Ilya Yakushev and Thomas Mesa - IKIF

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Donald Isler
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Ilya Yakushev and Thomas Mesa - IKIF

Post by Donald Isler » Mon Jul 29, 2019 1:32 pm

Ilya Yakushev, Piano
Thomas Mesa, Cello
21st International Keyboard Institute and Festival
Lang Recital Hall at Hunter College

July 27th, 2019

Scriabin: Prelude and Nocturne For the Left Hand, Op. 9
Mussorgsky: Pictures At an Exhibition
Mr. Yakushev

Rachmaninoff: Sonata For Cello and Piano in G Minor, Op. 19
Mr. Mesa and Mr. Yakushev

Though pianist Ilya Yakuyshev has been a part of the International Keyboard Institute and Festival organization for many years I had somehow never heard him play before. This was rectified on Saturday evening by this all-Russian solo and duo recital. Interestingly, though he says he plays relatively little Russian music, the St. Petersburg-born Mr. Yakushev seems to have this music in his blood, and gave very effective, and emotional performances.

He began with the two famous left-hand works of Scriabin. The Prelude started slowly and tugged and pulled gently forward. It led directly into the Nocturne, which had a flowing beginning, and a powerful middle section. Later on there was the lovely filigree section, and a beautiful end.

Mr. Yakushev's "Pictures" were big-boned and confident. He "feels" everything, bringing out the individual character of each section. Every time the Promenade returned it had an entirely different sound and character.

"The Old Castle" was distant and mysterious. "Bydlo" was heavy, and "The Unhatched Chicks" were very fast and light, with a cute ending. There was a breathless dash through "The Market at Limoges", and "Catacombs" was eerie. Yakushev tore through "The Hut On Fowl's Legs", then did a big buildup to "The Great Gate of Kiev", the theme of which he did not play loudly at the beginning, though there was a huge sound at the end.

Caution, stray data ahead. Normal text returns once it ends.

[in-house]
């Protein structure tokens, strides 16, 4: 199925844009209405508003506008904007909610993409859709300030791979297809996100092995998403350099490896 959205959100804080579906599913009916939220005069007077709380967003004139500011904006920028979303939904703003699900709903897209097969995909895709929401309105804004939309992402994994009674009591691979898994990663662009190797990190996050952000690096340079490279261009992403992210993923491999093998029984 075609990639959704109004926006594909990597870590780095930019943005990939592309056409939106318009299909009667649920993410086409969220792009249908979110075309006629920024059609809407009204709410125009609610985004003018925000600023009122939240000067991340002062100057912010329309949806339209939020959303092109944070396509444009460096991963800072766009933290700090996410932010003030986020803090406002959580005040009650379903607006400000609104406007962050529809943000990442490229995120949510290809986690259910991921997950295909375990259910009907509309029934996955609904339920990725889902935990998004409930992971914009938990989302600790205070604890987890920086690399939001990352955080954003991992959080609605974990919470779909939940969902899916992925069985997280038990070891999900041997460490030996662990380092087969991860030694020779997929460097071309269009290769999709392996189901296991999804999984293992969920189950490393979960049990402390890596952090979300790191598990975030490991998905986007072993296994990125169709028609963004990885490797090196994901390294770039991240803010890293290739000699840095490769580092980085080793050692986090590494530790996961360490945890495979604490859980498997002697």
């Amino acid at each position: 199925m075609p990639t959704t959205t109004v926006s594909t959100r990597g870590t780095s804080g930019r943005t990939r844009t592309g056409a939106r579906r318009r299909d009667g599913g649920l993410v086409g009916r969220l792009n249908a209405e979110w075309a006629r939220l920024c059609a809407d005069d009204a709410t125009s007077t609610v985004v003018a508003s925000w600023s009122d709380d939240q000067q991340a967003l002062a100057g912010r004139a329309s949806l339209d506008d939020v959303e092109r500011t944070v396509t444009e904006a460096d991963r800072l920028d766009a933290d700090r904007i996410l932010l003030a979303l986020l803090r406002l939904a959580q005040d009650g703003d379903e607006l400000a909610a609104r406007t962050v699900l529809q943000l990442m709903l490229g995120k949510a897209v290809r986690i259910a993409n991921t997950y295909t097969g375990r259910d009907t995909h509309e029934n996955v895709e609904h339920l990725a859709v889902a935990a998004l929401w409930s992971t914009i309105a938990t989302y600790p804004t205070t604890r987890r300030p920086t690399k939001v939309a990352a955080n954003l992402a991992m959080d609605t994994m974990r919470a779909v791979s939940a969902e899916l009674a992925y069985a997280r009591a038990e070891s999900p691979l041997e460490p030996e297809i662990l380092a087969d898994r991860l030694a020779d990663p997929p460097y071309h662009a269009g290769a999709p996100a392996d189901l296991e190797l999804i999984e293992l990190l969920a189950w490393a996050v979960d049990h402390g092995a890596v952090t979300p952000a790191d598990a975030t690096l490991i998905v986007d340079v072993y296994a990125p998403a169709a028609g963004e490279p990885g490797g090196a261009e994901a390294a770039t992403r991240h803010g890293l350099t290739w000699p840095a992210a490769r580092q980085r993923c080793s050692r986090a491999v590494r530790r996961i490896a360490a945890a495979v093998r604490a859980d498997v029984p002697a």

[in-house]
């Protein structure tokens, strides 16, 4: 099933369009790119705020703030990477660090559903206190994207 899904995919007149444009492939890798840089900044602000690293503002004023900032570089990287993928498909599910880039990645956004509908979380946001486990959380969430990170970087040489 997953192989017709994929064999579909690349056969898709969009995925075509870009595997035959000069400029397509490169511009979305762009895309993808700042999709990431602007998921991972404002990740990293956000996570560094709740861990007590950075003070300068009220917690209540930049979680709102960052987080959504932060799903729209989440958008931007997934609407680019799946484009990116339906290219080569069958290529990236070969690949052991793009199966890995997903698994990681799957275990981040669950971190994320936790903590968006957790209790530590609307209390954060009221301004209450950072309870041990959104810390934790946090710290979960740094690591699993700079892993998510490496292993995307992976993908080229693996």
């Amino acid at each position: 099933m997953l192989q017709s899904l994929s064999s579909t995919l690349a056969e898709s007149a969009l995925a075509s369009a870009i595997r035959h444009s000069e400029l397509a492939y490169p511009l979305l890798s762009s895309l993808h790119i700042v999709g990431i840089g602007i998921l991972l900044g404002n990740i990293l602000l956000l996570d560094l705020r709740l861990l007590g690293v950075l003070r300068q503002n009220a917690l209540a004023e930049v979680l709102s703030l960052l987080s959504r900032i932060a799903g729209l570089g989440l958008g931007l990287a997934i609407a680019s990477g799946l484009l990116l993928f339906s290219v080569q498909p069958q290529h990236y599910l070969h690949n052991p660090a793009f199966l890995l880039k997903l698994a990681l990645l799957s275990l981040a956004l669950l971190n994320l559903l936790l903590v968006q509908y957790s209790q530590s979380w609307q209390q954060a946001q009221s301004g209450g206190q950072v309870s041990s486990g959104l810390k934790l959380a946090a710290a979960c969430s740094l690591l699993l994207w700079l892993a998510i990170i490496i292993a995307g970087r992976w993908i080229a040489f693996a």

My introduction to the Rachmaninoff Sonata for Cello and Piano was an informal reading on Long Island many years ago with cellist Gilberto Munguia and my teacher, pianist Constance Keene. I've marveled at that work ever since. It does present a few problems, however. There are limits as to how loudly the cello can play. But there are NO such limits on the piano, and, as the piano part was written by one of the greatest pianists who ever lived. it's hard to restrain oneself when playing such glorious, pianistic writing. On this occasion, Ilya Yakushev played the sonata with Thomas Mesa, a very fine cellist with a busy solo and chamber music career. Though there were occasional places where I wished I could hear the cello a little bit more, Mr. Yakushev, for the most part, was a good partner, playing at reasonable volume.

After the slow beginning, the first movement was played at a moderate tempo. The lush second theme was heard first in the piano and then "dreamily" in the cello. Later, that theme returned, in languid manner on the piano and softer on the cello. The coda was wittily played. The second movement had a gritty beginning, which contrasted later with a very romantic theme. There was also a wonderful section in A-Flat Major.

The third movement is, perhaps, the emotional high point of the sonata. It is warm and expansive, a duet between the two instruments. The balance here was very fine, and the rubato very natural sounding. There was tenderness and passion, and some really wonderful moments.

The fourth movement began energetically, followed by the slow second theme, in the cello. There were huge contrasts in moods and dynamics in this movement. Indeed, these musicians' ability to linger, and enjoy the moment, as well as to rush passionately forward, helped make this an impressive performance.

Donald Isler
Donald Isler

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